It's Payback Time

Article excerpt

Byline: Rana Foroohar; With Jessica Ramirez In New York

How a Bangladeshi bank is growing in the U.S. by making tiny loans to groups of poor women with entrepreneurial dreams.

Laura Falcon, an Ecuadoran immigrant working as a babysitter in New York, became an entrepreneur by accident. About a year ago, when her uncle back in Ecuador was having hip problems, Falcon sent him some vitamins that seemed to help. She began to think there could be a broader market for the products, which are not widely available in her home country. But she needed a loan to buy them in bulk, and as a person with no credit history she couldn't get one from any local bank.

An agent at a local immigration center pointed her to Grameen America, the U.S. offshoot of the Bangladeshi micro-lending operation. If she put together a group of five entrepreneurial friends and relatives, Grameen officials told her, they could each take a $1,500 loan, to be paid back in weekly $30 installments (plus $3 in interest). If one person in the group defaulted, all would be responsible. Falcon quickly organized a cadre of women who now run businesses, including an ice-cream stand, a cupcake-catering operation, and a fruit stall. Every Monday at 7 a.m. sharp, they meet in a brownstone in Brooklyn to make their payment to a Grameen center manager, and talk about the challenges of running their businesses. Then it's off to their regular day jobs. Falcon herself is now doing a brisk export business and is well on her way to saving the $4,000 she needs to renovate part of her home and open a child-care center.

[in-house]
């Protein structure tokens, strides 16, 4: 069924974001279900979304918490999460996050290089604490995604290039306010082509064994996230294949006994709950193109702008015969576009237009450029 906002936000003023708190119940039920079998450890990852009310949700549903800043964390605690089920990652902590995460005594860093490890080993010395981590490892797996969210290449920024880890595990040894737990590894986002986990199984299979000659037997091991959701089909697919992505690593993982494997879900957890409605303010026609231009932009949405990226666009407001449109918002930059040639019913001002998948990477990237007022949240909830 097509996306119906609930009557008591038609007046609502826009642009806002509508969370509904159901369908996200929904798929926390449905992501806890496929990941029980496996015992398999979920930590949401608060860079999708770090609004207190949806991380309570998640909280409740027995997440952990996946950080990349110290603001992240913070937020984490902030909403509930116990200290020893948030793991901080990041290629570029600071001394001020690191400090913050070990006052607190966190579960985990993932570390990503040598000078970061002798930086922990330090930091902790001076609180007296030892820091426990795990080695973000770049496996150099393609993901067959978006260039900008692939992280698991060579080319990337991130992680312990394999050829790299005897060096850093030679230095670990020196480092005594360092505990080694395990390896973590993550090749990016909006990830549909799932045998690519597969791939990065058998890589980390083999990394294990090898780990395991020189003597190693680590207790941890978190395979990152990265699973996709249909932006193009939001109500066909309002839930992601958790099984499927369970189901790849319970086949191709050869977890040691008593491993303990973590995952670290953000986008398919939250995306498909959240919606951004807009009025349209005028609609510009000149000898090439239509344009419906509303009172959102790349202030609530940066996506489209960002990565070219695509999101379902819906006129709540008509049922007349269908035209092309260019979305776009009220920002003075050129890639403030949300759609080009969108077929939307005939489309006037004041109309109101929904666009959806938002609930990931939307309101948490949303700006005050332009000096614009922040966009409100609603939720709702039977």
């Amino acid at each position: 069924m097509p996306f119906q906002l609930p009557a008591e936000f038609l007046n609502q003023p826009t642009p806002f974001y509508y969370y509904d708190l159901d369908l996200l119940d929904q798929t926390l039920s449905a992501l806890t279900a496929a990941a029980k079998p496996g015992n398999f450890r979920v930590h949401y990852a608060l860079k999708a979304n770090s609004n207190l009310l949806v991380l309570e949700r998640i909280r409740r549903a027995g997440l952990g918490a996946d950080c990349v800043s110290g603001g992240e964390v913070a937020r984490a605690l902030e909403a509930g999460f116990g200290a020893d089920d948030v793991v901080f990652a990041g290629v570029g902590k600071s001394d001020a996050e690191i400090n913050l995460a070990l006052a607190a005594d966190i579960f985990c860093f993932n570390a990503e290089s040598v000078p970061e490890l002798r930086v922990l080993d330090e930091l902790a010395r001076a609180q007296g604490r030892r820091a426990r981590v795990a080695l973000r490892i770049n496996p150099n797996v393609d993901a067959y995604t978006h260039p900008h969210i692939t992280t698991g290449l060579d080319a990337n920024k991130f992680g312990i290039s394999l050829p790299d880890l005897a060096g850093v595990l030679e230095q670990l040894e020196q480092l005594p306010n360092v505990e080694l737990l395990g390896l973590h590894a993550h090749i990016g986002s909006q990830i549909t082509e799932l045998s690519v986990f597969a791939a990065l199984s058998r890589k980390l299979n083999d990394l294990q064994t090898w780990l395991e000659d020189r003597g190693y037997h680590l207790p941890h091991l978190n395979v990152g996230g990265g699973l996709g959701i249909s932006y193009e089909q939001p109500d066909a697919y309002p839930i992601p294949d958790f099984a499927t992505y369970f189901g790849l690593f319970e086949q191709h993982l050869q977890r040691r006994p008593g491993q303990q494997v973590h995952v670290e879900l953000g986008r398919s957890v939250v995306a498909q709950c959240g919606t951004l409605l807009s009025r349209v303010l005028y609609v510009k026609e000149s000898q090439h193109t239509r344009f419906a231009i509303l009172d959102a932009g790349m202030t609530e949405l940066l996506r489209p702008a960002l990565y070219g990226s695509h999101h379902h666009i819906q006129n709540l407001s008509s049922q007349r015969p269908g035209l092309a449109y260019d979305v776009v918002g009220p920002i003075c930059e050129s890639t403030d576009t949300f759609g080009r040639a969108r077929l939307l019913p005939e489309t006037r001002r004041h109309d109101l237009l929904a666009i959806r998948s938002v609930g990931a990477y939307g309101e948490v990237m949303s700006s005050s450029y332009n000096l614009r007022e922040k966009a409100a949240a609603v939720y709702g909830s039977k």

Three years ago, no one could have predicted that one of the few financial institutions to be expanding in America would be a Bangladeshi bank specializing in tiny loans to people below the poverty line (most of them women). But microcredit has become a bright spot in the global financial system, with governments and the private sector looking to it as a way to create prosperity in the most vulnerable populations. Micro-lending has been popular in the developing world for decades, but is gaining steam in rich countries now too. Grameen, founded by Muhammad Yunus, who won the 2006 Nobel Peace Prize, has operated in the U.S. since 2007. It has branches in New York and Omaha, and is expanding to San Francisco. It joins other microlenders like the Latin American Accion, which offers larger loans to more affluent borrowers.

For some aspiring entrepreneurs, Grameen's growth hasn't come fast enough. Two years after the near collapse of the U.S. banking system, credit to the small businesspeople who create the majority of the country's jobs is tighter than ever, and for those at the bottom of the pyramid, loans are almost nonexistent. The Federal Deposit Insurance Corporation says that nearly 8 percent of the U.S. population has no access to credit, and 18 percent has very little. This is the population that Grameen aims to serve, fueled by loans from institutions like Wells Fargo and Capital One that, in addition to basking in the glow of good PR, have realized they are more likely to get their money back from African-American hairdressers or Latina food-cart operators than middle-class whites with maxed-out credit cards. The payback rate among Grameen borrowers is 98 percent, compared with the U.S. commercial-banking average of about 90 percent. …